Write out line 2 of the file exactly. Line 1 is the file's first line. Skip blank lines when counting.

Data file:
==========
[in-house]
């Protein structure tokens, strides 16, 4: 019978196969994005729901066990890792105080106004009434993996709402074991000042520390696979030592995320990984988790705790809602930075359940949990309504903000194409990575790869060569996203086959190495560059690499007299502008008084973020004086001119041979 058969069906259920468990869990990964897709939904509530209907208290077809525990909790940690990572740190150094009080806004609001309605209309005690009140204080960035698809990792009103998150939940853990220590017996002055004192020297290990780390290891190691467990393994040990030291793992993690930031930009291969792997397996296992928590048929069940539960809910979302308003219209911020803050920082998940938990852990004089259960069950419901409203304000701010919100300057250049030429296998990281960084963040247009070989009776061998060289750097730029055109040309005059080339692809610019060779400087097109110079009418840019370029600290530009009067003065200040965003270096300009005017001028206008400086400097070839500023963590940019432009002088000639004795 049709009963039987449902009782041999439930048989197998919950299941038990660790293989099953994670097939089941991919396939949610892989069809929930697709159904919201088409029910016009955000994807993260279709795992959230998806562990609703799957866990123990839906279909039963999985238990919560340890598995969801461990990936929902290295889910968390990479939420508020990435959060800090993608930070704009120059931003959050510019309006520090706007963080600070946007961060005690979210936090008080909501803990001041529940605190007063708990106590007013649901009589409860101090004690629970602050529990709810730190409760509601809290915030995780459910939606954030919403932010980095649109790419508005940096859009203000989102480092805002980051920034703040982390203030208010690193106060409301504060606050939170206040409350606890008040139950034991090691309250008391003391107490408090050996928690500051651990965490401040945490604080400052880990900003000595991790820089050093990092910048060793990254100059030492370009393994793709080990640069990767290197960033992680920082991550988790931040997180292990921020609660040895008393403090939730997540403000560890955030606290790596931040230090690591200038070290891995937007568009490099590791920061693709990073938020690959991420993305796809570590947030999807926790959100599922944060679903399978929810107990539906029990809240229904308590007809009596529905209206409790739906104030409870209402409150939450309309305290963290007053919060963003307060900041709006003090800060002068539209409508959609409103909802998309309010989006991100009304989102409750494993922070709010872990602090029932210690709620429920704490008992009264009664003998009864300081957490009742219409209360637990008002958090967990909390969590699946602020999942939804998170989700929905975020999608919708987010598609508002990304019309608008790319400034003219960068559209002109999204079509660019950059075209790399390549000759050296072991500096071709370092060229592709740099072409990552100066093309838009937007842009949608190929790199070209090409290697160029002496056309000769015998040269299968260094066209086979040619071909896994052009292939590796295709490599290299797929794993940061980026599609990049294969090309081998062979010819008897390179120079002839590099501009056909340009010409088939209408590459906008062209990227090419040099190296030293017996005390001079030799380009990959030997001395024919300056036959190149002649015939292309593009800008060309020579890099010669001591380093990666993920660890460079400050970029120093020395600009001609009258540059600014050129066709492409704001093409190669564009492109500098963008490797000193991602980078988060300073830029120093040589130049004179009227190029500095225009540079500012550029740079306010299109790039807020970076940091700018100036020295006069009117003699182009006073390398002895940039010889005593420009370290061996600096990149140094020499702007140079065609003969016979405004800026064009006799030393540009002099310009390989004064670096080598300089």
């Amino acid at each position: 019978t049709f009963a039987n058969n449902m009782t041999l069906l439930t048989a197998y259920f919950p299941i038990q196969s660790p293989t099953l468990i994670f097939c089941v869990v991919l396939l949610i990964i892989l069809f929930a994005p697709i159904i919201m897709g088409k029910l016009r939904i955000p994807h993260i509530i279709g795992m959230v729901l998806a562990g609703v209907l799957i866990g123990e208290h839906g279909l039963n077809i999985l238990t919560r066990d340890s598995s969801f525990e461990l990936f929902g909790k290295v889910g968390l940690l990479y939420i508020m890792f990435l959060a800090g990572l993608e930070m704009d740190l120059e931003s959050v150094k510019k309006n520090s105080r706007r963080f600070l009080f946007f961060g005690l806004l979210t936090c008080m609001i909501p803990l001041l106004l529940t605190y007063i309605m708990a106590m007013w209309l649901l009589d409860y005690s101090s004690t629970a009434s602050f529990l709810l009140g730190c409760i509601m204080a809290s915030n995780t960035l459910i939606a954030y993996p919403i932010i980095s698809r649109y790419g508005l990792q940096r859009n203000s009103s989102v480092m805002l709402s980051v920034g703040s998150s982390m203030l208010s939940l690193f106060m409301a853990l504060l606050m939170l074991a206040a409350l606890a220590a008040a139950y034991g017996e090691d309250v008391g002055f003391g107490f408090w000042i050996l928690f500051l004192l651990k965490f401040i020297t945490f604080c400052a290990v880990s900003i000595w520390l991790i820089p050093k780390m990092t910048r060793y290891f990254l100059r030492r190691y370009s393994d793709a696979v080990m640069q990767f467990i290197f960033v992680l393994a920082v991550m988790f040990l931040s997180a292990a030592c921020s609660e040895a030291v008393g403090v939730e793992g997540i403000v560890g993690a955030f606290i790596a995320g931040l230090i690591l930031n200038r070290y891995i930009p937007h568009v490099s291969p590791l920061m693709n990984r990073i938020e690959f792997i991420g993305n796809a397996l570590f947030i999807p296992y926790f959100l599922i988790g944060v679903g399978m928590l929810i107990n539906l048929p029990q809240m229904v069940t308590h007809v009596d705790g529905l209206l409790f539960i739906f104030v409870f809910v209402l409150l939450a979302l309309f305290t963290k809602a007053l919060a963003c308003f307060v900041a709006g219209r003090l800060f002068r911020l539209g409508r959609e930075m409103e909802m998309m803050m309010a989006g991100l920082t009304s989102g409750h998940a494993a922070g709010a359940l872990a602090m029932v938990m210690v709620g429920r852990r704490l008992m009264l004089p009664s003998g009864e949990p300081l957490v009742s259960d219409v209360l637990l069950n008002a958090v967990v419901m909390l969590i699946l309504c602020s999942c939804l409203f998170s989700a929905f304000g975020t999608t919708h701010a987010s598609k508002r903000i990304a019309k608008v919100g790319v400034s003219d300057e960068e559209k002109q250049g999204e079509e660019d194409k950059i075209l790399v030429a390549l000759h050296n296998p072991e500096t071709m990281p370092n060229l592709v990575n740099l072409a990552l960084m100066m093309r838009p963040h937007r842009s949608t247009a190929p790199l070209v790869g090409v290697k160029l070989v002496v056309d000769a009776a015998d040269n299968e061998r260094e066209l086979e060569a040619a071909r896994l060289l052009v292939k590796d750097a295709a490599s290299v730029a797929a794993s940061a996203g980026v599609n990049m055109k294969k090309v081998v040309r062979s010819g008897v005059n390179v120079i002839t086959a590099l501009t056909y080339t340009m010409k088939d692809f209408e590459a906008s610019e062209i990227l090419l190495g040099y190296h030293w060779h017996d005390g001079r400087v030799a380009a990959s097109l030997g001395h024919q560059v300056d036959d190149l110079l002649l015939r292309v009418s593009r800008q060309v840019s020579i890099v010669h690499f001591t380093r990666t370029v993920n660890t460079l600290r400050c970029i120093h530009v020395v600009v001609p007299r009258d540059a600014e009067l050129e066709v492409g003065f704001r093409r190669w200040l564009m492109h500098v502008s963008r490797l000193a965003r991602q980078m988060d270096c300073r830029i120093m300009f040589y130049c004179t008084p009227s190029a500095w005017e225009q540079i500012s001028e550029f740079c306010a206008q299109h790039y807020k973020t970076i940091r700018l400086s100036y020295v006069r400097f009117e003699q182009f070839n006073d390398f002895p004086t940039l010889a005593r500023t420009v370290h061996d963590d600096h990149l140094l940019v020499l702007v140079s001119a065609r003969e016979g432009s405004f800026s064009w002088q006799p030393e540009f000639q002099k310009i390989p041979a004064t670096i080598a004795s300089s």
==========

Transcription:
């Protein structure tokens, strides 16, 4: 019978196969994005729901066990890792105080106004009434993996709402074991000042520390696979030592995320990984988790705790809602930075359940949990309504903000194409990575790869060569996203086959190495560059690499007299502008008084973020004086001119041979 058969069906259920468990869990990964897709939904509530209907208290077809525990909790940690990572740190150094009080806004609001309605209309005690009140204080960035698809990792009103998150939940853990220590017996002055004192020297290990780390290891190691467990393994040990030291793992993690930031930009291969792997397996296992928590048929069940539960809910979302308003219209911020803050920082998940938990852990004089259960069950419901409203304000701010919100300057250049030429296998990281960084963040247009070989009776061998060289750097730029055109040309005059080339692809610019060779400087097109110079009418840019370029600290530009009067003065200040965003270096300009005017001028206008400086400097070839500023963590940019432009002088000639004795 049709009963039987449902009782041999439930048989197998919950299941038990660790293989099953994670097939089941991919396939949610892989069809929930697709159904919201088409029910016009955000994807993260279709795992959230998806562990609703799957866990123990839906279909039963999985238990919560340890598995969801461990990936929902290295889910968390990479939420508020990435959060800090993608930070704009120059931003959050510019309006520090706007963080600070946007961060005690979210936090008080909501803990001041529940605190007063708990106590007013649901009589409860101090004690629970602050529990709810730190409760509601809290915030995780459910939606954030919403932010980095649109790419508005940096859009203000989102480092805002980051920034703040982390203030208010690193106060409301504060606050939170206040409350606890008040139950034991090691309250008391003391107490408090050996928690500051651990965490401040945490604080400052880990900003000595991790820089050093990092910048060793990254100059030492370009393994793709080990640069990767290197960033992680920082991550988790931040997180292990921020609660040895008393403090939730997540403000560890955030606290790596931040230090690591200038070290891995937007568009490099590791920061693709990073938020690959991420993305796809570590947030999807926790959100599922944060679903399978929810107990539906029990809240229904308590007809009596529905209206409790739906104030409870209402409150939450309309305290963290007053919060963003307060900041709006003090800060002068539209409508959609409103909802998309309010989006991100009304989102409750494993922070709010872990602090029932210690709620429920704490008992009264009664003998009864300081957490009742219409209360637990008002958090967990909390969590699946602020999942939804998170989700929905975020999608919708987010598609508002990304019309608008790319400034003219960068559209002109999204079509660019950059075209790399390549000759050296072991500096071709370092060229592709740099072409990552100066093309838009937007842009949608190929790199070209090409290697160029002496056309000769015998040269299968260094066209086979040619071909896994052009292939590796295709490599290299797929794993940061980026599609990049294969090309081998062979010819008897390179120079002839590099501009056909340009010409088939209408590459906008062209990227090419040099190296030293017996005390001079030799380009990959030997001395024919300056036959190149002649015939292309593009800008060309020579890099010669001591380093990666993920660890460079400050970029120093020395600009001609009258540059600014050129066709492409704001093409190669564009492109500098963008490797000193991602980078988060300073830029120093040589130049004179009227190029500095225009540079500012550029740079306010299109790039807020970076940091700018100036020295006069009117003699182009006073390398002895940039010889005593420009370290061996600096990149140094020499702007140079065609003969016979405004800026064009006799030393540009002099310009390989004064670096080598300089």